His pitch to California voters is centered on using his business acumen to fix the state’s high cost of living, taxes and regulations.

In his 2006 book “Politics, Inc.,” Cox said he was conceived when his father “took advantage” of his mother and “it might have been an easy decision to terminate me” had abortion been legal in the 1950s. That thinking led to his staunch opposition to abortion under any condition, bolstered by a later conversion to Catholicism.

His father married his mother but left shortly after Cox was born, leaving her alone to raise him and his older brother. She later married a postal worker who was, according to Cox, “no help. He was not a very nice person.”

Cox majored in accounting at the University of Illinois at Chicago. After graduation he worked as an accountant during the day and went to law school at night, earning a degree from Chicago-Kent College of Law at the Illinois Institute of Technology.

He worked at a big accounting firm doing taxes for rich people and seeing the tax loopholes secured by lobbyists further soured him on government and regulation. And working with conservative accountants opened his eyes to new views after a childhood surrounded by Democrats.

Cox himself was a Democrat but switched parties and supported Jack Kemp for president in 1988. He likens himself to Kemp, a former NFL quarterback and so-called “bleeding-heart conservative” renowned for his magnanimity.

Cox’s business career started after he spent two years as the “lone conservative” at a prestigious Chicago law firm. He opened a law and accounting firm in 1981 and was hired to do legal and accounting work for the Japp family, owner of Jays Foods and maker of Jays potato chips, a powerhouse Midwestern brand.

In 1986 Cox helped the family sell the company for $30 million. Much of the money was entrusted to Cox to invest. Eight years after the sale, Jays Foods was bleeding money and Cox put together an investment group that included the Japp family to buy it back for $10 million. Cox assembled a management team and within a year the company went from a $17 million loss to a $3 million profit, he said.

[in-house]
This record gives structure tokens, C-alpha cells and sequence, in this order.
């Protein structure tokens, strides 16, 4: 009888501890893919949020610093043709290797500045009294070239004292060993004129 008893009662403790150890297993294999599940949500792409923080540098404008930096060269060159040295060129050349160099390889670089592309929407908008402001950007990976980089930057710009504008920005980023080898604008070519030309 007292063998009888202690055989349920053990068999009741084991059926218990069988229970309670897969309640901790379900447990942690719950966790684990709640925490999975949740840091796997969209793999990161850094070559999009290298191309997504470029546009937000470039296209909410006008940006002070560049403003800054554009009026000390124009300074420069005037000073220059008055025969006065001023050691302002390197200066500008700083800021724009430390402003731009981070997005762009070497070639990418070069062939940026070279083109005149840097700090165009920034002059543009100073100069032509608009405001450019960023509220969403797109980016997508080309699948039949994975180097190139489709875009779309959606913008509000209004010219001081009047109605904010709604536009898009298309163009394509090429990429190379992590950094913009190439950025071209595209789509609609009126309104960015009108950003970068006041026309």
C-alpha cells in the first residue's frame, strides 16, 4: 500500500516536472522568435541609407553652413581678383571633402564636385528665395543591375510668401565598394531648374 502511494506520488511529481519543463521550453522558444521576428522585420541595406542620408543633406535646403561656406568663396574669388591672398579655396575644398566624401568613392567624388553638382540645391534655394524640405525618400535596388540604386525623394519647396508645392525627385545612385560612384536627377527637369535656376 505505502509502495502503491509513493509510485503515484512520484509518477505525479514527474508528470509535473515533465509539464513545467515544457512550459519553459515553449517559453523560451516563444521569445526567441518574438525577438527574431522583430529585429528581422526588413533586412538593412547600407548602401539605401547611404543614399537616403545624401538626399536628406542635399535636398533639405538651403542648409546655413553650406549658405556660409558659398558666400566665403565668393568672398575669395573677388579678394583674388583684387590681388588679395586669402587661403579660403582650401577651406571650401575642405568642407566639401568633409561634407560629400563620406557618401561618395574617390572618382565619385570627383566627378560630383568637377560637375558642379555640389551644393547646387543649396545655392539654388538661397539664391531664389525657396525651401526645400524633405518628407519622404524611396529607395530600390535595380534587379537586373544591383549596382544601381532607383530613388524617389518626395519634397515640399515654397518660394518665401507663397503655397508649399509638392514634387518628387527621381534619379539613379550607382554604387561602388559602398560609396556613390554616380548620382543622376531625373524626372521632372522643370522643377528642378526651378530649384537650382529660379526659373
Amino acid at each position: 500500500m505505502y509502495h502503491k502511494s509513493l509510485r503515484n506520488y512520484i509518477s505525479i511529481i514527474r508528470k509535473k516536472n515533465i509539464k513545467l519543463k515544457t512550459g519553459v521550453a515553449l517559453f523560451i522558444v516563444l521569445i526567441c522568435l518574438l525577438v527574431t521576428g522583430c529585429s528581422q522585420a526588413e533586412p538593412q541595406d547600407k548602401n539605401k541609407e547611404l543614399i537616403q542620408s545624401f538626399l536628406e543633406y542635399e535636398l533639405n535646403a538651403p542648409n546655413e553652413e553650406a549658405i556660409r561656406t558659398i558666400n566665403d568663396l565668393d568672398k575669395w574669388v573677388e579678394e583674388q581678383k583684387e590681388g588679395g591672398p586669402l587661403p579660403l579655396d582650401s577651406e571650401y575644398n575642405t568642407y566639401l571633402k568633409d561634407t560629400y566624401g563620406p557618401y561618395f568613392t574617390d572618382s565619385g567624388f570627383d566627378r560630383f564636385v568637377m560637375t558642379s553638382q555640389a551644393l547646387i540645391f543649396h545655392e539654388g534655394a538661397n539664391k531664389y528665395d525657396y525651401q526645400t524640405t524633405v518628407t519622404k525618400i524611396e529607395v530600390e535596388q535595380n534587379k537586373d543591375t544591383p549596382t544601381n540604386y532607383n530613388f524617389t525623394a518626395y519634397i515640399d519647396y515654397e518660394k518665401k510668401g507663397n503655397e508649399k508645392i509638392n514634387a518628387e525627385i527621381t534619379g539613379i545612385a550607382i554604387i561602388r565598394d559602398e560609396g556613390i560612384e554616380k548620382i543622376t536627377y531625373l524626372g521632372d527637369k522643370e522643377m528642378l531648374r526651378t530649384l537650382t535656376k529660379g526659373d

However, his relationship with the Japps soured. The family sued him in 1996, alleging he mismanaged their investments and overbilled for legal and accounting work. As he battled the lawsuit, Cox filed for divorce from his wife of 20 years.

The case eventually settled. The terms were not disclosed but records from Cox’s divorce suggest he agreed to pay $1.7 million over seven years to buy out the family’s interests.

Cox later married his current wife, Sarah, bought a house in California in 2007 and moved to the state full time in 2011. They live in Rancho Santa Fe, an upscale community north of San Diego. Cox has three daughters from his first marriage and one from his second.

His income these days is largely passive, much of it from apartment complexes with units in Illinois, Indiana and Kentucky.

For all his success in business, Cox has struggled in the political arena, losing every race he’s entered.

Starting in 2000, he ran for the U.S. House and twice for the U.S. Senate in Illinois but fell short in crowded Republican primaries. Illinois political operatives and some of Cox’s rival candidates said he ran energetic campaigns rooted in fiscal and social conservatism.

Kevin Faulconer

Kevin Faulconer, the 36th mayor of San Diego, announced his candidacy earlier in the year.

Faulconer has proposed establishing a new department focused on wildfire prevention, enacting a plan to help restaurants recover from the pandemic, expand access to mental health services and addiction treatment for the homeless and pass a tax cut plan so that everyone in the state making less than $1 million will get relief.

He has encouraged everyone to get vaccinated and during the first debate was critical of state efforts to expand health care for people who entered the country illegally.